Approximately 120,000 units of bitcoin worth nearly US$72 million was stolen from the digital currency exchange platform Bitfinex on Tuesday. The 120,000 units amount to about 0.75 percent of all bitcoin in circulation.
The price of bitcoin dropped over 20 percent on Tuesday from $604 to $482 after the Hong-Kong based company suffered the hack. On Wednesday they had recovered to $545.20 (1 percent).
Bitfinex is the largest dollar-based exchange and third-largest globally after BTC China and OKCoin.
The company froze all customer transactions and suspended trading on Tuesday while the security breach is investigated.
“We are investigating the breach to determine what happened, but we know that some of our users have had their bitcoins stolen. We are undertaking a review to determine which users have been affected by the breach,” said Bitfinex in a statement on its website.
Zane Tackett, Director of Community and Product Development for Bitfinex said on Wednesday: “The bitcoin was stolen from users’ segregated wallets.”
He added that the security breach did not “expose any weaknesses in the security of a blockchain”, the technology that generates and processes bitcoin. It is a virtual currency operating independently of a central bank and can be accessed anonymously across the globe.
Antony Lewis, a bitcoin expert in Singapore, said: “It’s the biggest USD exchange, so outside China it’s the one that everyone has an account with. It’s very liquid, folk can trade on margin, lots of daily volume.”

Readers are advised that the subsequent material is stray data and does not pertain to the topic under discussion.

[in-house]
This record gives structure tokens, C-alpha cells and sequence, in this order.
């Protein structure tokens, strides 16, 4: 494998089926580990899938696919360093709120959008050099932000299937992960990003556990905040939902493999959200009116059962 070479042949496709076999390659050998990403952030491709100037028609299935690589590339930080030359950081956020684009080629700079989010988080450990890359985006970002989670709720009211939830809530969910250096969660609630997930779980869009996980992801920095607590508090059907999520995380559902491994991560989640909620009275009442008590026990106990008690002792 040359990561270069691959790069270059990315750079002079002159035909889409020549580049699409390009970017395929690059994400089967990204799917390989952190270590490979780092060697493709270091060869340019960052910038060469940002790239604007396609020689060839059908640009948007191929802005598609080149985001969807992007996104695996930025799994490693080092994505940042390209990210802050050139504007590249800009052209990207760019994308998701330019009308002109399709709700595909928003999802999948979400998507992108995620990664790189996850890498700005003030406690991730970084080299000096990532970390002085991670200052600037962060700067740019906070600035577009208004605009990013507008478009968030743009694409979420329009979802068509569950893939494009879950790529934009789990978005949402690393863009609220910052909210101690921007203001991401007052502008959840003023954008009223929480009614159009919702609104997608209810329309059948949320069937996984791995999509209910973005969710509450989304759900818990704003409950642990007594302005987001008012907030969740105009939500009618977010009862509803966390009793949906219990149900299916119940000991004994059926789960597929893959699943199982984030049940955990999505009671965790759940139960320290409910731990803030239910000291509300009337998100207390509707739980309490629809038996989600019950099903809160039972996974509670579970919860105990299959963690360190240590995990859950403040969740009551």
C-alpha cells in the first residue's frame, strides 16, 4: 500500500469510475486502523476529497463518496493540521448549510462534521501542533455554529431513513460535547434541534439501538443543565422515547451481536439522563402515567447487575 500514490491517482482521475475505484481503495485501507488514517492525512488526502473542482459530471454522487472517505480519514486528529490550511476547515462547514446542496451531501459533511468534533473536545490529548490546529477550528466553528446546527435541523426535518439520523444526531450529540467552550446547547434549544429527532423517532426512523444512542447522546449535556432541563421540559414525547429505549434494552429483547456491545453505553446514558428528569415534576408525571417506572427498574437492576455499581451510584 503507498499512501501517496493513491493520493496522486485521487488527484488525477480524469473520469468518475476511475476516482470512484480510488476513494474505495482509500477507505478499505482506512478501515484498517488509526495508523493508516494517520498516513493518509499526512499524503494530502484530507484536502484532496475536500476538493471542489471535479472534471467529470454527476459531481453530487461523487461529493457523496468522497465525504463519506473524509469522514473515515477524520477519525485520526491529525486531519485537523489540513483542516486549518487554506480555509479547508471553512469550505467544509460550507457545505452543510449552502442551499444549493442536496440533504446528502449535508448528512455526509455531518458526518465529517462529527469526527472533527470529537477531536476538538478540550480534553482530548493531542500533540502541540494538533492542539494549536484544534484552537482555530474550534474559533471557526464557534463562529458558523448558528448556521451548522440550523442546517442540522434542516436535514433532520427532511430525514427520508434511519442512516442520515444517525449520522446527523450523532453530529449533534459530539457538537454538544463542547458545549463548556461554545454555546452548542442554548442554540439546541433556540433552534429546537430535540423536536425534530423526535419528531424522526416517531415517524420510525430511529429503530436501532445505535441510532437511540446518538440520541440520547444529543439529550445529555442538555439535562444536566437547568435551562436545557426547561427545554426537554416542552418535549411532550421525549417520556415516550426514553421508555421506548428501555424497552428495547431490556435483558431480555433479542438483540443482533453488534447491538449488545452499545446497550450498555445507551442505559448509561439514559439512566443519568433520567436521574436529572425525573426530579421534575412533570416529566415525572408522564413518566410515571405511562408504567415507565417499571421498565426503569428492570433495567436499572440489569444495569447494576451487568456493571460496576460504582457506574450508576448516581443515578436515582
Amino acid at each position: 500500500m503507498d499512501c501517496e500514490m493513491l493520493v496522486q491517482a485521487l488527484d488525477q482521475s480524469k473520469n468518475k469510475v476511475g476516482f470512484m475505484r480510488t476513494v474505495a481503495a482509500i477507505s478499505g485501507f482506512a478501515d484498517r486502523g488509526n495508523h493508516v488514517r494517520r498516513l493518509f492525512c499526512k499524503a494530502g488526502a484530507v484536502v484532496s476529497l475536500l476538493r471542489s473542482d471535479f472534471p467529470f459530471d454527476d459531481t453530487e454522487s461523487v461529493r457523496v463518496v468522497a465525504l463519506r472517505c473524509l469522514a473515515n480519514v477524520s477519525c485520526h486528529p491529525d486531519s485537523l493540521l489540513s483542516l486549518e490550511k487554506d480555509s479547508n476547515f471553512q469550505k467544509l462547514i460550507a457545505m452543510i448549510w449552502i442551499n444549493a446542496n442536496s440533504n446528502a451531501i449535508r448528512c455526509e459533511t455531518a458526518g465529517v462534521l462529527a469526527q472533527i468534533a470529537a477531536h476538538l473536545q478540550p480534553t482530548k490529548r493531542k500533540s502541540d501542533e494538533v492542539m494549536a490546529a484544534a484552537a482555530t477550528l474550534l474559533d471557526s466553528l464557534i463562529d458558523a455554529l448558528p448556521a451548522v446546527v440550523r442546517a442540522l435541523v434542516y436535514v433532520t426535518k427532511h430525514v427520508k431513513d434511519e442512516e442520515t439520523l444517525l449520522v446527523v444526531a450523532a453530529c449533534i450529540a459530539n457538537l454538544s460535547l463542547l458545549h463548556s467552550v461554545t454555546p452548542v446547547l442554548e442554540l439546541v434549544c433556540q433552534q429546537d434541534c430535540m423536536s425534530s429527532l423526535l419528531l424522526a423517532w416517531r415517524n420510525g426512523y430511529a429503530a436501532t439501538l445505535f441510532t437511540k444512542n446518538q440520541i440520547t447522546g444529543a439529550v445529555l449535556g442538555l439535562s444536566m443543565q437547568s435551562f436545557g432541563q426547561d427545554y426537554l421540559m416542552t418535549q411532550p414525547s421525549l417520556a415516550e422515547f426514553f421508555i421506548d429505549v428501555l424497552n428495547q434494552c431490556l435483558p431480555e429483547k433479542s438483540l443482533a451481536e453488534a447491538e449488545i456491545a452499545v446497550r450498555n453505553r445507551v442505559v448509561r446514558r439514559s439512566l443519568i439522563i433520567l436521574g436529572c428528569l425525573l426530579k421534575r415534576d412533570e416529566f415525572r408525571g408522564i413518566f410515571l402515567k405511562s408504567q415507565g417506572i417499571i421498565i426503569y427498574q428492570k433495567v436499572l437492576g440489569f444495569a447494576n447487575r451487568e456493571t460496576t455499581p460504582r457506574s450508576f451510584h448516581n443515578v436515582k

It is not yet clear whether hackers were able to gain access to the system externally or whether the theft was an inside job.
Bitcoin businesses said the hack was likely to damage confidence, but not to a detrimental extent.
“This will hurt confidence but people already using bitcoin are still trading,” said Arthur Hayes, founder of Hong Kong-based BitMEX.
The hack on Bitfinex was the second-largest security breach ever in Bitcoin’s history and is being treated as a big deal in the virtual currency community.
“Unfortunately, we continue to have vulnerabilities in the form of exchanges and wallets,” former Singapore-based bitcoin broker David Moskowitz said to the BBC.
“The vulnerabilities almost always occur on the exchange or wallet side and this is an area that continues to need improvement and more secure protocols, no different than when a bank gets robbed.”
A similar cyber-attack on MtGox, a Tokyo-based bitcoin exchange, forced the company into bankruptcy protection in 2014 and led to the arrest of its chief executive Mark Karpeles in Japan.
It is unknown whether the theft will also force Bitfinex to declare bankruptcy.
MtGox never reopened after the company was closed in February 2014, having had 850,000 coins worth almost $500 million stolen.
Jack Liu, chief strategy officer at OKCoin said: “MtGox had a far bigger effect than this will. Now we have far more cases for using bitcoin than we did then, people will still find it attractive to come back to this space and grow the ecosystem…This could speed up some of the other improvements that are on the way for scaling bitcoin.”